By Krista Kafer (firstname.lastname@example.org) Last week an AP headline heralded a remarkable scientific breakthrough: “Swiss scientists grow human heart valves using material taken from amniotic fluid.” Another article spoke of dogs with muscular dystrophy walking again with the help of stem cells.
In both cases, scientists used non-lethal stem cell extractions from amniotic fluid or from adult cells -- rather than from embryos killed for the purpose. The fact is the most promising and successful therapies using stem cells involve those taken from adult, placental, or amniotic sources not from those taken from unborn children. For this reason, private investment capital is focused on adult stem cell research, leaving less successful and unethical research out in the cold – where it belongs.
This may be about to change – enter the new Congress flush with victory and access to the public checkbook.
Some members, including a few from Colorado, are dead set on using taxpayer funding for research that requires the killing of unborn children. As Congressman-elect Ed Perlmutter’s website boasts, “We now can begin to…fight to overturn the President’s veto of stem cell research…”
Presently it is perfectly legal to kill an unborn child from fertilization to just before birth, to extract their tissues and organs, and to allocate private funds for such grim activities. But thanks to President Bush's unyielding policy stance, sustained not long ago by his veto of a pending bill, those who value human life are not complicit in these activities through their tax dollars. This, however, could change.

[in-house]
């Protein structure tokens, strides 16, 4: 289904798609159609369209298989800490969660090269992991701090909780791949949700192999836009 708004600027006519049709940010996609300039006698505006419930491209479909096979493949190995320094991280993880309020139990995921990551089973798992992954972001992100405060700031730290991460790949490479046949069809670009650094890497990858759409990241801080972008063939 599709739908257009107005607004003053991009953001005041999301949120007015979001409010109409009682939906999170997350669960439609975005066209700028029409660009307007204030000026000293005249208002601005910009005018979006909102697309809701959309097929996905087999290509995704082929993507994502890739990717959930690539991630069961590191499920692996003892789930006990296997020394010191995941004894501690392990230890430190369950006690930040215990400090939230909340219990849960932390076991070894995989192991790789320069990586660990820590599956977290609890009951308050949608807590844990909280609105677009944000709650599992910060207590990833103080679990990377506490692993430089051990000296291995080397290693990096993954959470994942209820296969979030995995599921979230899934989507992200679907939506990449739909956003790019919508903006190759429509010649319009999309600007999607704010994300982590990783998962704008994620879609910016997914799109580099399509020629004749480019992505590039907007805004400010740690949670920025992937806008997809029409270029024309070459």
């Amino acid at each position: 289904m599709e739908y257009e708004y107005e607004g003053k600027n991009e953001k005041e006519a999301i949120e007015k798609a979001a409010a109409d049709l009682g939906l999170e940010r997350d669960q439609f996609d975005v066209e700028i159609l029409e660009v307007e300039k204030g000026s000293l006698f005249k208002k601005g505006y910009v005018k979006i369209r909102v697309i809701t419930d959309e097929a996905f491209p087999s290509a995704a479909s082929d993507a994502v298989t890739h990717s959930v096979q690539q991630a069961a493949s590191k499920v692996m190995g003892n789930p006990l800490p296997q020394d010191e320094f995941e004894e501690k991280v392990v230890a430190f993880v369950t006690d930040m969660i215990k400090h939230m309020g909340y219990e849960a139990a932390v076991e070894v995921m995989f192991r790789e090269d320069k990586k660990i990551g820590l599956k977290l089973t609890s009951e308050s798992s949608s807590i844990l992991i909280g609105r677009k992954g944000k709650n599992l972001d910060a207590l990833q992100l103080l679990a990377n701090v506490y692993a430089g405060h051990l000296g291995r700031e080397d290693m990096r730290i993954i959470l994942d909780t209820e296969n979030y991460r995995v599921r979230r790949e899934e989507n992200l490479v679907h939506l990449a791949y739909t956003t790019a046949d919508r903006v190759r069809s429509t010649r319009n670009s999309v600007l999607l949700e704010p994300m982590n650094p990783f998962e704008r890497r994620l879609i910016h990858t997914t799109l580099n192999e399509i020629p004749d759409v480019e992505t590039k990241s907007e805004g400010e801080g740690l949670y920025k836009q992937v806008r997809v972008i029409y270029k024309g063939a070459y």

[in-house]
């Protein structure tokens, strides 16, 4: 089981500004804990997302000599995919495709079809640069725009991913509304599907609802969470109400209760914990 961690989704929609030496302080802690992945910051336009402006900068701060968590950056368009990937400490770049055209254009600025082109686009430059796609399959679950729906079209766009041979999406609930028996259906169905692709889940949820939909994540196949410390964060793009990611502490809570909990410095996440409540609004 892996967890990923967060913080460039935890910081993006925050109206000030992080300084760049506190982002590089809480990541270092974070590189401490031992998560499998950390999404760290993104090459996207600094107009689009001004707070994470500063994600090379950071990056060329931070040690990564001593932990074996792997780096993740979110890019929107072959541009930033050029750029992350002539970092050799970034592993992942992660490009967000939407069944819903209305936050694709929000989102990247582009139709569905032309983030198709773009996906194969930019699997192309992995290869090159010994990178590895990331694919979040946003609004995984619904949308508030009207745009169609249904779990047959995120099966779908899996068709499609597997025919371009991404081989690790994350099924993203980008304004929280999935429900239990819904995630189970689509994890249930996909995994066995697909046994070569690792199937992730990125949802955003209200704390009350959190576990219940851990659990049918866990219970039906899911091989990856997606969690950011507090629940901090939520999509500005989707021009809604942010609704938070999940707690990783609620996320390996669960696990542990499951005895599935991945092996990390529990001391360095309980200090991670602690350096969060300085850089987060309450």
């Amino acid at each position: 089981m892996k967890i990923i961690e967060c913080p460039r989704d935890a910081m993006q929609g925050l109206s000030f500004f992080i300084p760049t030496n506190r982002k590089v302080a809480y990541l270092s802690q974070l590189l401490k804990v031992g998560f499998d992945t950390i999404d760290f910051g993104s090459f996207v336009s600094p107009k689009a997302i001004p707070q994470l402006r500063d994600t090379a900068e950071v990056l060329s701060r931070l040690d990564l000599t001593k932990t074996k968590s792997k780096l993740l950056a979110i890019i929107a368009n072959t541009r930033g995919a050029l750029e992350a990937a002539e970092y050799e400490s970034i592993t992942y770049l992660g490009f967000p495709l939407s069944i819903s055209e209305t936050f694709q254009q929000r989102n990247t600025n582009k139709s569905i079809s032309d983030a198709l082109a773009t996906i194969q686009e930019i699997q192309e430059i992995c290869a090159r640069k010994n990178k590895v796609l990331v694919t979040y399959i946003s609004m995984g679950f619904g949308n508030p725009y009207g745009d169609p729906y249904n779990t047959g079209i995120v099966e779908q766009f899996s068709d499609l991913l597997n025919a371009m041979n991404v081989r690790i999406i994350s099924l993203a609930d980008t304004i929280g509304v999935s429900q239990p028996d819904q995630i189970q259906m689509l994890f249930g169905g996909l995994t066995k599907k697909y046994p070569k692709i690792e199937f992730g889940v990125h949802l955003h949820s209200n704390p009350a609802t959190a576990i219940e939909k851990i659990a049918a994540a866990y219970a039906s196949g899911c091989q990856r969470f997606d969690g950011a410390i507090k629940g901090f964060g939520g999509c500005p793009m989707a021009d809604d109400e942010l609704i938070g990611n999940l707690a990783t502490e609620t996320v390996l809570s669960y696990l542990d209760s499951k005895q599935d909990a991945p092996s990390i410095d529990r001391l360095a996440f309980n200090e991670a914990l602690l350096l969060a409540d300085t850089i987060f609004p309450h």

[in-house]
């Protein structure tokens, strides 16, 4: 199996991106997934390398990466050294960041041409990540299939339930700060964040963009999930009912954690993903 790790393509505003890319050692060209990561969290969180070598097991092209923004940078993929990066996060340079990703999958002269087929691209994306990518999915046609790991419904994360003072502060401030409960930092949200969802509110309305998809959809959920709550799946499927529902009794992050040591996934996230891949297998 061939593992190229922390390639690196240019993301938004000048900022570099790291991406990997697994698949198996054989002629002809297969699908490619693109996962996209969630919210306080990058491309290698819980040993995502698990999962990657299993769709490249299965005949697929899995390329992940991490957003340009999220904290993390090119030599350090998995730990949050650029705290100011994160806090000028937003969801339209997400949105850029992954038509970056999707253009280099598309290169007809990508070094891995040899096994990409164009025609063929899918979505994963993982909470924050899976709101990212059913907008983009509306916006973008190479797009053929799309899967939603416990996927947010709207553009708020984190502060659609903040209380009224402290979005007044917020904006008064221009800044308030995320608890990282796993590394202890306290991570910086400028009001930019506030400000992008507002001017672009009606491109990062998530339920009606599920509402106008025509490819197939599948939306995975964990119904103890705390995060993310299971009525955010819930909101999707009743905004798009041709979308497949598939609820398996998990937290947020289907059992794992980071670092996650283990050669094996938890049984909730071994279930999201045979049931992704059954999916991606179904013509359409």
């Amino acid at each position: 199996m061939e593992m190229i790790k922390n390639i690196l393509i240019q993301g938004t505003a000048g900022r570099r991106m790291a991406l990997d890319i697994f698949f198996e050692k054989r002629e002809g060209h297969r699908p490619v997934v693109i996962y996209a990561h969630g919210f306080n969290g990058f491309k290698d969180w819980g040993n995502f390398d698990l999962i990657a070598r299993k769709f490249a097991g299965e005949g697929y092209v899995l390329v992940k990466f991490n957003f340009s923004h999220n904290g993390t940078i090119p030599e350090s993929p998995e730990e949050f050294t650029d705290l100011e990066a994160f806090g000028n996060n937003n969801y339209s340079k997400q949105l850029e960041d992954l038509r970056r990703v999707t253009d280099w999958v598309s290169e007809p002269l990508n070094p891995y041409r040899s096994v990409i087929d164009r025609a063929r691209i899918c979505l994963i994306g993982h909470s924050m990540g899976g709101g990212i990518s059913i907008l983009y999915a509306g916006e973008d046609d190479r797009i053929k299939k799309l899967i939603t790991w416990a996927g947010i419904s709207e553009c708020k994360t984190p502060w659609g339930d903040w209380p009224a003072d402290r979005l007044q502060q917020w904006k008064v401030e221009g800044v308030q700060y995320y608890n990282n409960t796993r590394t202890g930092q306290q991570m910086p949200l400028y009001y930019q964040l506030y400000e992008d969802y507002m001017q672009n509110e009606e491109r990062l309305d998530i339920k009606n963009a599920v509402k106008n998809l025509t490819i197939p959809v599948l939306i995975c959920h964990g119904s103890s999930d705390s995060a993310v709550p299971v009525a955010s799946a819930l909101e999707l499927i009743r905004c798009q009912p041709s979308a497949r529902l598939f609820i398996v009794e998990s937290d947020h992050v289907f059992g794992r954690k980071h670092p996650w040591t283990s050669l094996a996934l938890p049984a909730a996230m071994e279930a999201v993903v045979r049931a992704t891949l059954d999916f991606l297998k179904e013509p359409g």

What if the President’s next veto is overridden, as Perlmutter has pledged to achieve? That will be the last day I pay my federal taxes. Frédéric Bastiat once wrote, “When law and morality contradict each other, the citizen has the cruel alternative of either losing his moral sense or losing his respect for the law.” It would be a cruel choice indeed, and one from which I would certainly face consequences. Even so, it is not enough in life to avoid doing evil; we must act to protect its victims, those who cannot fight for themselves, even at our own peril.
Thankfully the time has not yet come for such a drastic decision. Now is the time to educate our friends and neighbors about the real promise of adult stem cell research, and the cruelty and futility of embryonic stem cell research. We must make a case for the sanctity of human life. In our country, 4,000 unborn children die every day in abortion clinics, while countless others perish in science laboratories. And the road could grow darker still.